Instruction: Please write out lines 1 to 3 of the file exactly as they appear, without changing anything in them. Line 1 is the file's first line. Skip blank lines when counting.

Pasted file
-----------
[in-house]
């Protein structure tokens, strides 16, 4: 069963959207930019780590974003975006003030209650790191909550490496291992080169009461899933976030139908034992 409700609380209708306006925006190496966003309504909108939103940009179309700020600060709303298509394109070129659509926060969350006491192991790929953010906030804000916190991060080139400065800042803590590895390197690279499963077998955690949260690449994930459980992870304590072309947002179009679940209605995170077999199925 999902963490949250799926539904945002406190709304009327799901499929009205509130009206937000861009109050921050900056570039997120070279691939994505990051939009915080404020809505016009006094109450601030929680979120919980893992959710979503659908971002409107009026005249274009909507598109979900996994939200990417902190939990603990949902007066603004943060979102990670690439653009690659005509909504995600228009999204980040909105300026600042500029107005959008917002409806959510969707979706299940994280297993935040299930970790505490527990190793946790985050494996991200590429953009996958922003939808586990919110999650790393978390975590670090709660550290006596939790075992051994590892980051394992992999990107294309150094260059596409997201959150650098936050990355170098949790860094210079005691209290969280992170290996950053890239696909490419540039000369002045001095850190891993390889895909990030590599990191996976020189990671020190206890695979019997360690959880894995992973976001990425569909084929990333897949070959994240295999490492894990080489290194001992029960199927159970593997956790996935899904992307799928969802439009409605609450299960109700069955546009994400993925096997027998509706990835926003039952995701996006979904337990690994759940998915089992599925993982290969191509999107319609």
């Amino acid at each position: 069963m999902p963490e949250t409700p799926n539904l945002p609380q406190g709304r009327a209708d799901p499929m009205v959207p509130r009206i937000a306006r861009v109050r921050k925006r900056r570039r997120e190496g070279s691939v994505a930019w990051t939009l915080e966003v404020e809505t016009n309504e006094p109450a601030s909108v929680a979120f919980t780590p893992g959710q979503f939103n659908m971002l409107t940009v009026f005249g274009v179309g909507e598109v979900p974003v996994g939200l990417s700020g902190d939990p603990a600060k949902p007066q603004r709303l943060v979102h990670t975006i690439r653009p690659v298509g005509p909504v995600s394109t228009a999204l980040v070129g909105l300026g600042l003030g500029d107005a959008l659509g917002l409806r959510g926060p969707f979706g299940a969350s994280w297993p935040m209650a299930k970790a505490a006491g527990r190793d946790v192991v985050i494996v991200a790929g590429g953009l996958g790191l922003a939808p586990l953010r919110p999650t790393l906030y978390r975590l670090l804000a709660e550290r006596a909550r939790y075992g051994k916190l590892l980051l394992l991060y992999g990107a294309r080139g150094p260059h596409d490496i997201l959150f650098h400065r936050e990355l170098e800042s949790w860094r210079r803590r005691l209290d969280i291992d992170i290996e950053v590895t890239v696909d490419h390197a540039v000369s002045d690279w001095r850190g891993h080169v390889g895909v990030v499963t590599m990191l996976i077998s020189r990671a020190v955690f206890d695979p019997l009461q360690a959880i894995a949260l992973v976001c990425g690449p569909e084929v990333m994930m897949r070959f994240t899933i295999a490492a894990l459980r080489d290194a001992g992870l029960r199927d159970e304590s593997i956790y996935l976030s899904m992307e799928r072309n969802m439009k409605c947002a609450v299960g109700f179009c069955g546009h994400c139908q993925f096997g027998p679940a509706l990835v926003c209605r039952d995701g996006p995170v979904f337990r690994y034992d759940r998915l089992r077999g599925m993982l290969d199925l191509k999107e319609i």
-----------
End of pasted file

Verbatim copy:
[in-house]
């Protein structure tokens, strides 16, 4: 069963959207930019780590974003975006003030209650790191909550490496291992080169009461899933976030139908034992 409700609380209708306006925006190496966003309504909108939103940009179309700020600060709303298509394109070129659509926060969350006491192991790929953010906030804000916190991060080139400065800042803590590895390197690279499963077998955690949260690449994930459980992870304590072309947002179009679940209605995170077999199925 999902963490949250799926539904945002406190709304009327799901499929009205509130009206937000861009109050921050900056570039997120070279691939994505990051939009915080404020809505016009006094109450601030929680979120919980893992959710979503659908971002409107009026005249274009909507598109979900996994939200990417902190939990603990949902007066603004943060979102990670690439653009690659005509909504995600228009999204980040909105300026600042500029107005959008917002409806959510969707979706299940994280297993935040299930970790505490527990190793946790985050494996991200590429953009996958922003939808586990919110999650790393978390975590670090709660550290006596939790075992051994590892980051394992992999990107294309150094260059596409997201959150650098936050990355170098949790860094210079005691209290969280992170290996950053890239696909490419540039000369002045001095850190891993390889895909990030590599990191996976020189990671020190206890695979019997360690959880894995992973976001990425569909084929990333897949070959994240295999490492894990080489290194001992029960199927159970593997956790996935899904992307799928969802439009409605609450299960109700069955546009994400993925096997027998509706990835926003039952995701996006979904337990690994759940998915089992599925993982290969191509999107319609």
């Amino acid at each position: 069963m999902p963490e949250t409700p799926n539904l945002p609380q406190g709304r009327a209708d799901p499929m009205v959207p509130r009206i937000a306006r861009v109050r921050k925006r900056r570039r997120e190496g070279s691939v994505a930019w990051t939009l915080e966003v404020e809505t016009n309504e006094p109450a601030s909108v929680a979120f919980t780590p893992g959710q979503f939103n659908m971002l409107t940009v009026f005249g274009v179309g909507e598109v979900p974003v996994g939200l990417s700020g902190d939990p603990a600060k949902p007066q603004r709303l943060v979102h990670t975006i690439r653009p690659v298509g005509p909504v995600s394109t228009a999204l980040v070129g909105l300026g600042l003030g500029d107005a959008l659509g917002l409806r959510g926060p969707f979706g299940a969350s994280w297993p935040m209650a299930k970790a505490a006491g527990r190793d946790v192991v985050i494996v991200a790929g590429g953009l996958g790191l922003a939808p586990l953010r919110p999650t790393l906030y978390r975590l670090l804000a709660e550290r006596a909550r939790y075992g051994k916190l590892l980051l394992l991060y992999g990107a294309r080139g150094p260059h596409d490496i997201l959150f650098h400065r936050e990355l170098e800042s949790w860094r210079r803590r005691l209290d969280i291992d992170i290996e950053v590895t890239v696909d490419h390197a540039v000369s002045d690279w001095r850190g891993h080169v390889g895909v990030v499963t590599m990191l996976i077998s020189r990671a020190v955690f206890d695979p019997l009461q360690a959880i894995a949260l992973v976001c990425g690449p569909e084929v990333m994930m897949r070959f994240t899933i295999a490492a894990l459980r080489d290194a001992g992870l029960r199927d159970e304590s593997i956790y996935l976030s899904m992307e799928r072309n969802m439009k409605c947002a609450v299960g109700f179009c069955g546009h994400c139908q993925f096997g027998p679940a509706l990835v926003c209605r039952d995701g996006p995170v979904f337990r690994y034992d759940r998915l089992r077999g599925m993982l290969d199925l191509k999107e319609i």